Magazine article Drug Topics

Arizona Figures Finger-Imaging Can Catch Prescrption Fraud

Magazine article Drug Topics

Arizona Figures Finger-Imaging Can Catch Prescrption Fraud

Article excerpt


Just when it seemed life behind the counter couldn't get any more frantic, Arizona pharmacy folks are facing the prospect of having to scan welfare recipients' fingers if proposed legislation to cut Medicaid prescription fraud is adopted.

The basic idea behind House Bill 2435 is to prevent fraud by electronically scanning a Medicaid beneficiary's finger and storing the images in a central database. When a script is presented at the pharmacy, the person's finger would be scanned again for instant comparison with the print on file. If there's no match, the pharmacy can still dispense the prescription on a temporary basis. Anyone who picks up Rxs for the recipient will also have to be finger-- imaged. Recipients who are pregnant, under age 18, or over age 65 are exempt. The finger-imaging devices would be provided free of charge to pharmacies that participate in Arizona Health Cost Containment Systems (AHCCS), the state's version of Medicaid.

Many states have already adopted finger-imaging as a requirement for welfare benefits. But Arizona is apparently the first jurisdiction to try to include prescription drug benefits in such a finger-imaging program. The bill provides for a $2.6 million pilot study to run through 2004 with annual reports to the legislature on fraud detected and dollars saved.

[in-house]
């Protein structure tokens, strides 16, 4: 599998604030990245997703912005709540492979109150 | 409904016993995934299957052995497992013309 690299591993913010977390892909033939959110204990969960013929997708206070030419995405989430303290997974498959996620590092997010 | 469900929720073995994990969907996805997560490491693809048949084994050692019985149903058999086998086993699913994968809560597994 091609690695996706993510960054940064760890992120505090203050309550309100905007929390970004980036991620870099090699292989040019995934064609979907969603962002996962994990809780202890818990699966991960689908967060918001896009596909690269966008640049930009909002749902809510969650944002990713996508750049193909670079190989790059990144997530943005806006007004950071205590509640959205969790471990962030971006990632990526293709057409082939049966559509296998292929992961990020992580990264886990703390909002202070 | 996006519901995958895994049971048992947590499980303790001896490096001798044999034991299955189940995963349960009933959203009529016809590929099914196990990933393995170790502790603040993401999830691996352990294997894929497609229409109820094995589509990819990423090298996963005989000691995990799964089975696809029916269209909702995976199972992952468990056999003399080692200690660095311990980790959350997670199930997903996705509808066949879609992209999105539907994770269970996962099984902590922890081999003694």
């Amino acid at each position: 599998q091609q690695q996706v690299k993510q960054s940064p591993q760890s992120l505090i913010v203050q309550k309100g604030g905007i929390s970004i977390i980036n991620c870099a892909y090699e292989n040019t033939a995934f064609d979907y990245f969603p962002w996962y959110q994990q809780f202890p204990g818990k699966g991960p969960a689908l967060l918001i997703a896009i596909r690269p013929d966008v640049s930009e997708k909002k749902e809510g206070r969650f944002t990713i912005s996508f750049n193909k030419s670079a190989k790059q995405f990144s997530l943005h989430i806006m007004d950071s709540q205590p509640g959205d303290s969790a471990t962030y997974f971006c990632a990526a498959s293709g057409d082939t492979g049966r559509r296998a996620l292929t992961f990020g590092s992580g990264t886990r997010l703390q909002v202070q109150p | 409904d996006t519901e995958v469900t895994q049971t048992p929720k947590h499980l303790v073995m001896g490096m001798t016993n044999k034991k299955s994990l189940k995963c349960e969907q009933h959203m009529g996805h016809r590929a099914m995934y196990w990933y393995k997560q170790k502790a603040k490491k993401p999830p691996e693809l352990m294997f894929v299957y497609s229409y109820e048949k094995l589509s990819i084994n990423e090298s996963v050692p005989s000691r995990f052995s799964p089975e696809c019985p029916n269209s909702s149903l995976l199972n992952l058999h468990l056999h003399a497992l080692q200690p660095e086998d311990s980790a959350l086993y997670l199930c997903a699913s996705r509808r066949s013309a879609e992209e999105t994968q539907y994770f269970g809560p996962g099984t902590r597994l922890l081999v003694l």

How the system will impact pharmacy operations is the biggest concern of the Arizona Retailers Association, which represents chain drugstores. "My understanding is that the pharmacies are to be the source of data collection, not the enforcers, but we're afraid that finger-- imaging will slow down pharmacy services for AHCCS patients and the general public," said Michelle Ahlman, executive director. "We are a nation of people using more and more medications. In Arizona, we have a huge senior population, and we're in the middle of a national pharmacist shortage. We have participated in the [legislative] process to try to get to the point where retail is impacted as little as possible."

A similar bill introduced last year had to be modified before the Arizona Pharmacy Association agreed to go along with the plan, said Kathy Boyle, executive director. At the association's insistence, the proposed legislation now requires finger-- scanning in clinics, hospitals, and physician offices, as well as in pharmacies. …

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